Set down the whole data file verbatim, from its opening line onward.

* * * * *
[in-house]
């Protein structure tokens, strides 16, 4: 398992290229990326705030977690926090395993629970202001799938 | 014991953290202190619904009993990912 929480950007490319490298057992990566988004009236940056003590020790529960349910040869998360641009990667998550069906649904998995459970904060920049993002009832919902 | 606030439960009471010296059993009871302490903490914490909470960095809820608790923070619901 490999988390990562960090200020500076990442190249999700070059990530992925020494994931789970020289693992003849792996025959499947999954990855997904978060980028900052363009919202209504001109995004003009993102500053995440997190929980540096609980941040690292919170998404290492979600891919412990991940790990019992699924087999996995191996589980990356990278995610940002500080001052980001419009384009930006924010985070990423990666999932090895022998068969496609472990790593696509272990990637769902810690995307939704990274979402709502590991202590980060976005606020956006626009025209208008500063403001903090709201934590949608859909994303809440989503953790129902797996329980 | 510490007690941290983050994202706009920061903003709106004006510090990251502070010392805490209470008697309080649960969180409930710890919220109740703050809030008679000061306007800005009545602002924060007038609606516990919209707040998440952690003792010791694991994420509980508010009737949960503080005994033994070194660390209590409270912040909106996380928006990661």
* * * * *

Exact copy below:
[in-house]
């Protein structure tokens, strides 16, 4: 398992290229990326705030977690926090395993629970202001799938 | 014991953290202190619904009993990912 929480950007490319490298057992990566988004009236940056003590020790529960349910040869998360641009990667998550069906649904998995459970904060920049993002009832919902 | 606030439960009471010296059993009871302490903490914490909470960095809820608790923070619901 490999988390990562960090200020500076990442190249999700070059990530992925020494994931789970020289693992003849792996025959499947999954990855997904978060980028900052363009919202209504001109995004003009993102500053995440997190929980540096609980941040690292919170998404290492979600891919412990991940790990019992699924087999996995191996589980990356990278995610940002500080001052980001419009384009930006924010985070990423990666999932090895022998068969496609472990790593696509272990990637769902810690995307939704990274979402709502590991202590980060976005606020956006626009025209208008500063403001903090709201934590949608859909994303809440989503953790129902797996329980 | 510490007690941290983050994202706009920061903003709106004006510090990251502070010392805490209470008697309080649960969180409930710890919220109740703050809030008679000061306007800005009545602002924060007038609606516990919209707040998440952690003792010791694991994420509980508010009737949960503080005994033994070194660390209590409270912040909106996380928006990661």